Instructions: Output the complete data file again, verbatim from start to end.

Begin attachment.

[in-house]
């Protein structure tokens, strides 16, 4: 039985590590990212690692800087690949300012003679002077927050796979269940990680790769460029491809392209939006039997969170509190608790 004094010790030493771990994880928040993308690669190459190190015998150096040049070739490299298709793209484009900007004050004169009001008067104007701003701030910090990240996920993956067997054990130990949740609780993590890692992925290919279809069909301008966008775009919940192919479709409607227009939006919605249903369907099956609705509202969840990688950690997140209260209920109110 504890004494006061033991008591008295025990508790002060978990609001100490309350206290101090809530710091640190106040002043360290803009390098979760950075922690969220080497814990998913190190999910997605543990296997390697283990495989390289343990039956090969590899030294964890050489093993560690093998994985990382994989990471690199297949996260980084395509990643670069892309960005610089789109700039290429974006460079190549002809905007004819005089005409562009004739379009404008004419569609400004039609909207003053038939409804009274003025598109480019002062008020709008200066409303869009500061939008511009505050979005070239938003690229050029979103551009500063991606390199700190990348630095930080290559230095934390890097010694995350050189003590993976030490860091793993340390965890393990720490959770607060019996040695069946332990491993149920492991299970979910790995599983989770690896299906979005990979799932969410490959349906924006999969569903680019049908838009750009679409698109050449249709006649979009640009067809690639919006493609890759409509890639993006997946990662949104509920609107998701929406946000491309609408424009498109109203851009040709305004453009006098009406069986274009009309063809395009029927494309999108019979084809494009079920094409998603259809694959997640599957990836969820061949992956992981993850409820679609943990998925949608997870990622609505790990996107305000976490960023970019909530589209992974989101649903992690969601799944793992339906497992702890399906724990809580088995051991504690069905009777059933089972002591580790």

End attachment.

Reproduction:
[in-house]
């Protein structure tokens, strides 16, 4: 039985590590990212690692800087690949300012003679002077927050796979269940990680790769460029491809392209939006039997969170509190608790 004094010790030493771990994880928040993308690669190459190190015998150096040049070739490299298709793209484009900007004050004169009001008067104007701003701030910090990240996920993956067997054990130990949740609780993590890692992925290919279809069909301008966008775009919940192919479709409607227009939006919605249903369907099956609705509202969840990688950690997140209260209920109110 504890004494006061033991008591008295025990508790002060978990609001100490309350206290101090809530710091640190106040002043360290803009390098979760950075922690969220080497814990998913190190999910997605543990296997390697283990495989390289343990039956090969590899030294964890050489093993560690093998994985990382994989990471690199297949996260980084395509990643670069892309960005610089789109700039290429974006460079190549002809905007004819005089005409562009004739379009404008004419569609400004039609909207003053038939409804009274003025598109480019002062008020709008200066409303869009500061939008511009505050979005070239938003690229050029979103551009500063991606390199700190990348630095930080290559230095934390890097010694995350050189003590993976030490860091793993340390965890393990720490959770607060019996040695069946332990491993149920492991299970979910790995599983989770690896299906979005990979799932969410490959349906924006999969569903680019049908838009750009679409698109050449249709006649979009640009067809690639919006493609890759409509890639993006997946990662949104509920609107998701929406946000491309609408424009498109109203851009040709305004453009006098009406069986274009009309063809395009029927494309999108019979084809494009079920094409998603259809694959997640599957990836969820061949992956992981993850409820679609943990998925949608997870990622609505790990996107305000976490960023970019909530589209992974989101649903992690969601799944793992339906497992702890399906724990809580088995051991504690069905009777059933089972002591580790």